>>>> My whiteboard example is attached as an image.
>>>> We can't just unmap memory from the NIC when a failure occurs because
>>>> that memory is still being used by another process's message. Some
>>>> hardware supports unmapping memory for specific senders which would
>>>> solve this issue, but some don't, such as InfiniBand, where the memory
>>>> region just has a key and unmapping it removes it for all senders.
>>>> This problem doesn't have a good solution (that I've come up with), but
>>>> I did come up with a solution. We would need to introduce another error
>>>> code (something like MPI_ERR_BUFFER_UNUSABLE) that would be able to tell
>>>> the application that the buffer that the library was using is no longer
>>>> usable because it might be corrupted. For some hardware, this wouldn't
>>>> have to be returned, but for hardware where this isn't possible, the
>>>> library could pass this error to the implementation to say that I need a
>>>> new buffer in order to complete this operation. On the sender side, the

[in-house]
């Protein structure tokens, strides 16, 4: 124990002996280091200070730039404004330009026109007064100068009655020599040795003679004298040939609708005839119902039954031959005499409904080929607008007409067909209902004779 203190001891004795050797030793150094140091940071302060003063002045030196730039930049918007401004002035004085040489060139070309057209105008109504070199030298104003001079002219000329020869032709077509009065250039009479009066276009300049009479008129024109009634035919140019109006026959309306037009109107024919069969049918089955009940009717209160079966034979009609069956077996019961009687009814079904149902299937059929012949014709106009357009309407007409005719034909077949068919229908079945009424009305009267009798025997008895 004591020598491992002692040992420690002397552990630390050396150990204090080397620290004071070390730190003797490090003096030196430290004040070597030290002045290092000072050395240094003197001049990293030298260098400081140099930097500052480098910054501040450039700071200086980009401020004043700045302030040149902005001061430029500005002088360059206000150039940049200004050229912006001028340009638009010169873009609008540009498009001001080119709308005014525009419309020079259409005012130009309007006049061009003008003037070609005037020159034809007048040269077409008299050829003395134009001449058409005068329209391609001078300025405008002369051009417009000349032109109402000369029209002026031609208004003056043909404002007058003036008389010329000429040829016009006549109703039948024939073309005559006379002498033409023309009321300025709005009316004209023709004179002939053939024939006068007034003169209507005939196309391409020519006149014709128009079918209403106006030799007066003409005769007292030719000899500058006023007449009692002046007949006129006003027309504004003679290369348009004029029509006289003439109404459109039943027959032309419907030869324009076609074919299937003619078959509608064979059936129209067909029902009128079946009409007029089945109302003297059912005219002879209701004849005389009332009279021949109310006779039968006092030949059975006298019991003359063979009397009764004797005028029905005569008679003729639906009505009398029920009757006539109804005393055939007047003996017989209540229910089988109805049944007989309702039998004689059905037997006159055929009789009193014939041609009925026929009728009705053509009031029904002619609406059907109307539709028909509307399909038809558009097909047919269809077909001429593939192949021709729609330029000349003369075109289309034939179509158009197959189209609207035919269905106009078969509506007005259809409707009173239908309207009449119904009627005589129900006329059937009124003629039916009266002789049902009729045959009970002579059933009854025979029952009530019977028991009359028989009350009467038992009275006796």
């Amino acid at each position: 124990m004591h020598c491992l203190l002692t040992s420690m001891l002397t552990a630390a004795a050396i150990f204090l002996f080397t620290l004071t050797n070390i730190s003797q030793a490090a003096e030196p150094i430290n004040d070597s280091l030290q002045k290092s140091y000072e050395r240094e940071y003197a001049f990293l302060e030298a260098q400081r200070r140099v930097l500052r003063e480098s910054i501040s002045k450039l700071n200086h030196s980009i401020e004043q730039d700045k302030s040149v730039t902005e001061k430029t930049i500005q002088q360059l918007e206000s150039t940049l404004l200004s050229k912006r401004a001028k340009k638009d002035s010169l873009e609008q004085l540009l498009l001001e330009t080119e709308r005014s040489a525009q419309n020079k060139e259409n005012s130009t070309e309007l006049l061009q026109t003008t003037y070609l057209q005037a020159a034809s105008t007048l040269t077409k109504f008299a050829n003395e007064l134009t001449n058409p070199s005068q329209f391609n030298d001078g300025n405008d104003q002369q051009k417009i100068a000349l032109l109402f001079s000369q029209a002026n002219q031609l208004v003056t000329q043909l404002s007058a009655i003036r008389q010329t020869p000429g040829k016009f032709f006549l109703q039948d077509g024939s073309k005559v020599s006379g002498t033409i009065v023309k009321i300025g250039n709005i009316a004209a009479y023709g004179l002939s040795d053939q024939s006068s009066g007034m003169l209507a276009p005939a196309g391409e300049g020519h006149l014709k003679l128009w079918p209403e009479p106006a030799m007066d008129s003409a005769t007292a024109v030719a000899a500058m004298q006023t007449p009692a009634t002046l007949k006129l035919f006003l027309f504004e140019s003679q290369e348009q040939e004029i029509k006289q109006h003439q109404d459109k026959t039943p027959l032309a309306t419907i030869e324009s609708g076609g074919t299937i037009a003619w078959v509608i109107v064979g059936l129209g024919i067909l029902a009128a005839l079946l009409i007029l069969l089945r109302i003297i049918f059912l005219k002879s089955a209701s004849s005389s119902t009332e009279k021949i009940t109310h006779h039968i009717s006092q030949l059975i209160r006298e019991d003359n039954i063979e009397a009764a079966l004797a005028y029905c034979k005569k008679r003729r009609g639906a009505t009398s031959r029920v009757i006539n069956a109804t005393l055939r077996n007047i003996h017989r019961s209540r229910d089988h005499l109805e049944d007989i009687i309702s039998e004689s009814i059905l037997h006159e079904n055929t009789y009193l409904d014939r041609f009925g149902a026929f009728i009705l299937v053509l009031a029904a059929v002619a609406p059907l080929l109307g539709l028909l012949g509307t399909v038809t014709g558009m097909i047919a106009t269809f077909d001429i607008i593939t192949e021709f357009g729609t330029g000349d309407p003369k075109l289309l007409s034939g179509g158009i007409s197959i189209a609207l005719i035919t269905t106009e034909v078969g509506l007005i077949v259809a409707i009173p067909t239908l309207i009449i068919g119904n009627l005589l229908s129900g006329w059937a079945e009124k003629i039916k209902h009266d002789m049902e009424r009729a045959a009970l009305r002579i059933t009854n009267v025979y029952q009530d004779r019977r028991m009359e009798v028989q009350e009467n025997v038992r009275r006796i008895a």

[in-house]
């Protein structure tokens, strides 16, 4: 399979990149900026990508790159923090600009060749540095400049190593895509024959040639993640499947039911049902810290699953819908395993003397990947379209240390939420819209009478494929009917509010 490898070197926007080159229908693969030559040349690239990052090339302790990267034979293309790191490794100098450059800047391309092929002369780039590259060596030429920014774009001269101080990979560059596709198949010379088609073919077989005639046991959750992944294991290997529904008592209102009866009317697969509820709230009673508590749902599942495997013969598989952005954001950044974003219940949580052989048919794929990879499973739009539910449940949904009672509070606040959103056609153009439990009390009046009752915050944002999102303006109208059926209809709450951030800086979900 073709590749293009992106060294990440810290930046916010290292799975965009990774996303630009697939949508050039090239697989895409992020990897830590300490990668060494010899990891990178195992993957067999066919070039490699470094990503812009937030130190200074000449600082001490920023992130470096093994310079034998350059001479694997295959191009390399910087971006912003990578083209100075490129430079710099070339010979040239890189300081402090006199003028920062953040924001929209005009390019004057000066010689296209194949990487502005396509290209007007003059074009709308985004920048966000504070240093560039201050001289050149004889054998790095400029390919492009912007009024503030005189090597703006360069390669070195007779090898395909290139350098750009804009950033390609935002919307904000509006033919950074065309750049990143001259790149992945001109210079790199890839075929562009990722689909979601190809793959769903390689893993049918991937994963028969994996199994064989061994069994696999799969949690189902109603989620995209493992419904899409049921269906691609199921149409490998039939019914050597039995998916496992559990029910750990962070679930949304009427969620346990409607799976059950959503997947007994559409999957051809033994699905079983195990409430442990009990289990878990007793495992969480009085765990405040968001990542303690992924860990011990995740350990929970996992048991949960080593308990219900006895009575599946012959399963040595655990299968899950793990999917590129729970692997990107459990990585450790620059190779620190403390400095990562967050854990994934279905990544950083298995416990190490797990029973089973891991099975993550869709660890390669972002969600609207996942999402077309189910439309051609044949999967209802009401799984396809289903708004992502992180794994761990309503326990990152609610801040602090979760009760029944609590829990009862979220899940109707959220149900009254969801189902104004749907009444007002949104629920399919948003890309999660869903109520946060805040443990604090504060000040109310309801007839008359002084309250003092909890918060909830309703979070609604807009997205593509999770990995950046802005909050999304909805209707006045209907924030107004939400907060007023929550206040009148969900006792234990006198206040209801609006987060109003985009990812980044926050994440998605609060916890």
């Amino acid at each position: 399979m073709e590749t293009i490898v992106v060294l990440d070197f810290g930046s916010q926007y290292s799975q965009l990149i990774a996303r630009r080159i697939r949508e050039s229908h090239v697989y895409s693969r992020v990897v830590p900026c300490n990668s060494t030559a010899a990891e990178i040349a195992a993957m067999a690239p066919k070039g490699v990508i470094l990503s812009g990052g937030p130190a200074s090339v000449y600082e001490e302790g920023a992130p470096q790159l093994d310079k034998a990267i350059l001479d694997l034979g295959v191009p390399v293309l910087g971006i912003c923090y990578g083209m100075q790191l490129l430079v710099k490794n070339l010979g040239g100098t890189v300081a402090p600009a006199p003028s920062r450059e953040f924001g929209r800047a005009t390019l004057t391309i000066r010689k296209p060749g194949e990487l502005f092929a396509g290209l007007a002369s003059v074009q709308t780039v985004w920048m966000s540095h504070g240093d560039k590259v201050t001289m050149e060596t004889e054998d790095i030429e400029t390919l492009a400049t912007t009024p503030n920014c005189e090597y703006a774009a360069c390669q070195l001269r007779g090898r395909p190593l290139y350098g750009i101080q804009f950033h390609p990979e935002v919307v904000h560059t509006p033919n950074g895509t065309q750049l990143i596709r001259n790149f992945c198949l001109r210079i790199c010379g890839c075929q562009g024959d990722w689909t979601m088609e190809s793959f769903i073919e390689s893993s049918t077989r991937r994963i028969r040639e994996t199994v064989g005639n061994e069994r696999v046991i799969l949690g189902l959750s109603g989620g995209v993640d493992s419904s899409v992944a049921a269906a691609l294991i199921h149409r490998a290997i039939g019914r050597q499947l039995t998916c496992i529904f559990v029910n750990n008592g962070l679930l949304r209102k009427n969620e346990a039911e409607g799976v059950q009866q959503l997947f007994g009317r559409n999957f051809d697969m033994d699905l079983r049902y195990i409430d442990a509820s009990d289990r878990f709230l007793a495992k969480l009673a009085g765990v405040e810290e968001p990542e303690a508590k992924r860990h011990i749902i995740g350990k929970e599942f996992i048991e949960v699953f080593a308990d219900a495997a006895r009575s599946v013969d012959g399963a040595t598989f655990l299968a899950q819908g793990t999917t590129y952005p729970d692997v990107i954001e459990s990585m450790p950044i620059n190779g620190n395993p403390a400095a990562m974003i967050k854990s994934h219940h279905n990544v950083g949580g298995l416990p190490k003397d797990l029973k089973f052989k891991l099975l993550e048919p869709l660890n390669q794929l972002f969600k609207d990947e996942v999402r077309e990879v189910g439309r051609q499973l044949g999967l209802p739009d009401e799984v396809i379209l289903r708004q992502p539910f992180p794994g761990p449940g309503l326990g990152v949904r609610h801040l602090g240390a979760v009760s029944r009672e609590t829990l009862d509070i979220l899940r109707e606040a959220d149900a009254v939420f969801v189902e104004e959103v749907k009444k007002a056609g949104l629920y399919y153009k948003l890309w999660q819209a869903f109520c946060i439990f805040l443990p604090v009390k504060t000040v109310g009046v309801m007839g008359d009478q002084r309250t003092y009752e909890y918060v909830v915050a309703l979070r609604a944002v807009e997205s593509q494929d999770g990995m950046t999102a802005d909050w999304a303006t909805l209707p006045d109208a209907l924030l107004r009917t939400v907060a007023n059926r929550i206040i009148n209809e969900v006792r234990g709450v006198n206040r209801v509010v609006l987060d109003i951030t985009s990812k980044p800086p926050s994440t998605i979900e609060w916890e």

>>>> operation would probably complete successfully since to it, the memory
>>>> was still available. That means that there will be some rollback
>>>> necessary, but that's up to the application to figure out.
>>>> I know this is an expensive and painful solution, but this is all I've
>>>> come up with so far. Thoughts from the group?
>>>> Thanks,
>>>> Wesley
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>>> --
>>> Pavan Balaji
>>> http://www.mcs.anl.gov/~balaji
>>> _______________________________________________
>>> mpi3-ft mailing list
>>> mpi3-ft at lists.mpi-forum.org
>>> http://lists.mpi-forum.org/mailman/listinfo.cgi/mpi3-ft
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> --
> Pavan Balaji
> http://www.mcs.anl.gov/~balaji